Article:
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Controversial new broadcast law

A new broadcast law passed on 10 October in Argentina has given the government wide discretionary powers to control the press, reports the Inter American Press Association (IAPA) and the Argentine Journalism Forum (FOPEA). But the World Association of Community Radio Broadcasters (AMARC) applauds the new legislation as a guarantee of diversity and pluralism.

According to IAPA, members from the executive branch of the government will now have legal authority to review broadcast licenses every two years. The legislation regulates cable television channels, imposes federal control over licenses in inland cities with a population of more than 500,000, and requires multimedia operations to relinquish or sell their permits or licenses within a year.

"It is sad that the controversial and politicised climate distorted the meaning of this piece of legislation, which ended up being revengeful and its proclaimed plurality was left by the wayside," said IAPA. "What remains is the feeling that this was an anti-media law, not one that defends the public's right to know."

Media and other organisations intend to have the law declared unconstitutional and the opposition in Congress has spoken of making changes after the parliamentary majority changes in December, reports IAPA.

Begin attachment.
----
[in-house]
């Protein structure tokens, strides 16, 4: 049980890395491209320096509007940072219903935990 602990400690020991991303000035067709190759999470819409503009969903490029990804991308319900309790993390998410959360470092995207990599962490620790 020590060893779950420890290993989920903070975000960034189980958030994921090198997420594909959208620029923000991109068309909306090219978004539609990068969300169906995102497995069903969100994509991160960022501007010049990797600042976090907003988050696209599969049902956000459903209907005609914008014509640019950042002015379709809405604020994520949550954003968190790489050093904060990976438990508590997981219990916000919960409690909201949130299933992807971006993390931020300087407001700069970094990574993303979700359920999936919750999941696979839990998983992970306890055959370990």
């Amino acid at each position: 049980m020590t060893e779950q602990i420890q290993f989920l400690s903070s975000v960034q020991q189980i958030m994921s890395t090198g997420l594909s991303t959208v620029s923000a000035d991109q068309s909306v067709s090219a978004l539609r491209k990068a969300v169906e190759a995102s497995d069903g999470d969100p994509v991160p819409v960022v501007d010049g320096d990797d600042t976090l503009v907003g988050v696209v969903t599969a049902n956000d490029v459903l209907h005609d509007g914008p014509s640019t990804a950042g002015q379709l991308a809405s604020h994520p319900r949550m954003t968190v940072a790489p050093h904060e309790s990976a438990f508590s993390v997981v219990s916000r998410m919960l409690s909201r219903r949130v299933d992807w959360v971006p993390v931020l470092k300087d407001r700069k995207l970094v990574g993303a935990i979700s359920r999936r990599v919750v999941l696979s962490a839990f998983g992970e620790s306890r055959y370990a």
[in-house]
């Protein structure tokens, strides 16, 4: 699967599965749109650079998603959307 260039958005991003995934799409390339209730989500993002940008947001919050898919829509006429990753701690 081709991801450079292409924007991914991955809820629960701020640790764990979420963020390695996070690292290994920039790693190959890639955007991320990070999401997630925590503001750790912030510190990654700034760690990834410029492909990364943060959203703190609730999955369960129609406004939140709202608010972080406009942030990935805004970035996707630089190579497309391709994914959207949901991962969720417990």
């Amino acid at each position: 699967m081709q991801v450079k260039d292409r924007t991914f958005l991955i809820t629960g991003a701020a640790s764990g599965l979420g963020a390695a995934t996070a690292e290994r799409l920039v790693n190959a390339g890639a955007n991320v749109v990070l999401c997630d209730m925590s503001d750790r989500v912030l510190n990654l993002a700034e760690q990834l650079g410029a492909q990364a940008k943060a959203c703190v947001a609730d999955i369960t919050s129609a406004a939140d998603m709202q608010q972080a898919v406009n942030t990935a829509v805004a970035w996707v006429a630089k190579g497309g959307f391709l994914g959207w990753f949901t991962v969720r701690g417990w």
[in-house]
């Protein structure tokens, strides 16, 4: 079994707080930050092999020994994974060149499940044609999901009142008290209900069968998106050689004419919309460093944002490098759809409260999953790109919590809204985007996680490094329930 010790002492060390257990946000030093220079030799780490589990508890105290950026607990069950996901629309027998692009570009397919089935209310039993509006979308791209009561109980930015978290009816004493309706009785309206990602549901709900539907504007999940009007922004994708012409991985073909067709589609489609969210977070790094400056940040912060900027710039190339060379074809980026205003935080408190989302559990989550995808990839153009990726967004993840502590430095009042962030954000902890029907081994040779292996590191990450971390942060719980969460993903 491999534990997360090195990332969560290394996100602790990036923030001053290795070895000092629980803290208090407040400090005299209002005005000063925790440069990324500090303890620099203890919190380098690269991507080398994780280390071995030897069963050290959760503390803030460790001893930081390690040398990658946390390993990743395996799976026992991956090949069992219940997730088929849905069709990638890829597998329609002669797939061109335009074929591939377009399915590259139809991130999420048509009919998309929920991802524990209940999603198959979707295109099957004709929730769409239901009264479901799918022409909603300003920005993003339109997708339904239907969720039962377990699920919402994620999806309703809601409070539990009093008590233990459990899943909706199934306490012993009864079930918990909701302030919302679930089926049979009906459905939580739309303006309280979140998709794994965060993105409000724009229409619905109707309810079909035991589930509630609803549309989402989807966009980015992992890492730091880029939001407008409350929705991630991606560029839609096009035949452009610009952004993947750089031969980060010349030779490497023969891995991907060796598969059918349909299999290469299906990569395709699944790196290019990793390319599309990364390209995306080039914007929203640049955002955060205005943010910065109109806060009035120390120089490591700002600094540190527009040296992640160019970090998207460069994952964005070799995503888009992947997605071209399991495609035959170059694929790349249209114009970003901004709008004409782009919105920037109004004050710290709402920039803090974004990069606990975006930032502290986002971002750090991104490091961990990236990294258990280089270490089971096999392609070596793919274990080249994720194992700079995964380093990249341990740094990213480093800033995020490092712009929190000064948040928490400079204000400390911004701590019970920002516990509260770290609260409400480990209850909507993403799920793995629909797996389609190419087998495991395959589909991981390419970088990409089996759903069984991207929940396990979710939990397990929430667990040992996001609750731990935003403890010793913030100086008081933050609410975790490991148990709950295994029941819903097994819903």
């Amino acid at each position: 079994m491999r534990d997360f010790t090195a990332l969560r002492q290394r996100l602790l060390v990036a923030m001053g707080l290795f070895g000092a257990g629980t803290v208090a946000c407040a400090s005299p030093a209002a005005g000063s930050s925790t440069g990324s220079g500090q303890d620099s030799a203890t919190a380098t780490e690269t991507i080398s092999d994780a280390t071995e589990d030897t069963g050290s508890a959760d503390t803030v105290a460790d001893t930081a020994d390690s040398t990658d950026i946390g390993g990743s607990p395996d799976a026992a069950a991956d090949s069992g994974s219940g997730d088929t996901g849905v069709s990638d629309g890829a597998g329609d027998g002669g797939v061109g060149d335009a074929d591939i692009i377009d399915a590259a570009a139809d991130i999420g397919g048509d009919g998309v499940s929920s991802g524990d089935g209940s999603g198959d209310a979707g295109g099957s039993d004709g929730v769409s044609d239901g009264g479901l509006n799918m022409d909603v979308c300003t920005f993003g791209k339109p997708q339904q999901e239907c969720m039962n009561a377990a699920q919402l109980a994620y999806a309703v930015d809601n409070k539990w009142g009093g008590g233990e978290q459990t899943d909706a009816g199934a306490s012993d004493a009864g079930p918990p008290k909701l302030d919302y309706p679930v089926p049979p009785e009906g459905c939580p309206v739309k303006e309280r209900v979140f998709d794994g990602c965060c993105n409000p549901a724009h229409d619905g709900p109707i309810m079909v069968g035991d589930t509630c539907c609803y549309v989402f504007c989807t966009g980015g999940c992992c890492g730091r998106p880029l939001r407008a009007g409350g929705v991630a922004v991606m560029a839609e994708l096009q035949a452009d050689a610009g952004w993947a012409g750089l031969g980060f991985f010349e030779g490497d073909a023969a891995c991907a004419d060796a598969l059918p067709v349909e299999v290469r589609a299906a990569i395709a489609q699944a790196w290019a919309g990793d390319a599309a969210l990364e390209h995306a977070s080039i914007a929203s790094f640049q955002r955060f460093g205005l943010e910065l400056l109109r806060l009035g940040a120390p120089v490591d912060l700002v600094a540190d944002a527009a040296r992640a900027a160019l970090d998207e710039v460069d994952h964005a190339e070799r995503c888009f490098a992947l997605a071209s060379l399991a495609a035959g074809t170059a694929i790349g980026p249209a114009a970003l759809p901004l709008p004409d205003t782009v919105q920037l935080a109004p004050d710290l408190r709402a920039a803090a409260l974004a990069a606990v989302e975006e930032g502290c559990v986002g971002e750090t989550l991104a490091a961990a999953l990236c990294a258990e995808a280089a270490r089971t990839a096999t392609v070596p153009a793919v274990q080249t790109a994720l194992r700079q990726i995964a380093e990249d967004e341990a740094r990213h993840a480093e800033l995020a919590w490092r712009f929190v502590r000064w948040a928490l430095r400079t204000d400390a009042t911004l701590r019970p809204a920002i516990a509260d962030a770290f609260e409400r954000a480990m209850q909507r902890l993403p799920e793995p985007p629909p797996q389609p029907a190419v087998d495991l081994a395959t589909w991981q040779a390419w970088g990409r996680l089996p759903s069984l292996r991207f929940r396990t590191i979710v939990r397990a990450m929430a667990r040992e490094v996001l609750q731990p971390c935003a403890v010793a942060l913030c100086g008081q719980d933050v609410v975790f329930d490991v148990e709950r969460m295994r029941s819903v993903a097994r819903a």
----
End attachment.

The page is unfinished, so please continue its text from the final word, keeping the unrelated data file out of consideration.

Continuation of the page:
FOPEA says a historical lack of transparency and limitations on access to information have been constraints in the development of professional journalism. This means the quality of information Argentineans receive is shaped by agreements between political authorities. The new legislation is a reflection of this undemocratic pattern, says FOPEA.

Meanwhile, AMARC supports the new legislation as a replacement for the law imposed by the military dictatorship in 1980. AMARC reports that the proposed legislation was discussed in public forums and in the media with many changes made to the legislation in March 2009. AMARC welcomes that the new legislation will curtail media concentration, thereby promoting diverse national and local content. According to AMARC, the legislation reduces the monopoly of programming by a few business groups broadcasting from the capital to the rest of the country.

The International Press Institute (IPI) called the legislation "controversial" with the potential to diminish media freedom in the country. The broadcasting bill appears to be increasing plurality in the media but the board that is responsible for interpreting and applying the law is vulnerable to political influence, reports IPI.

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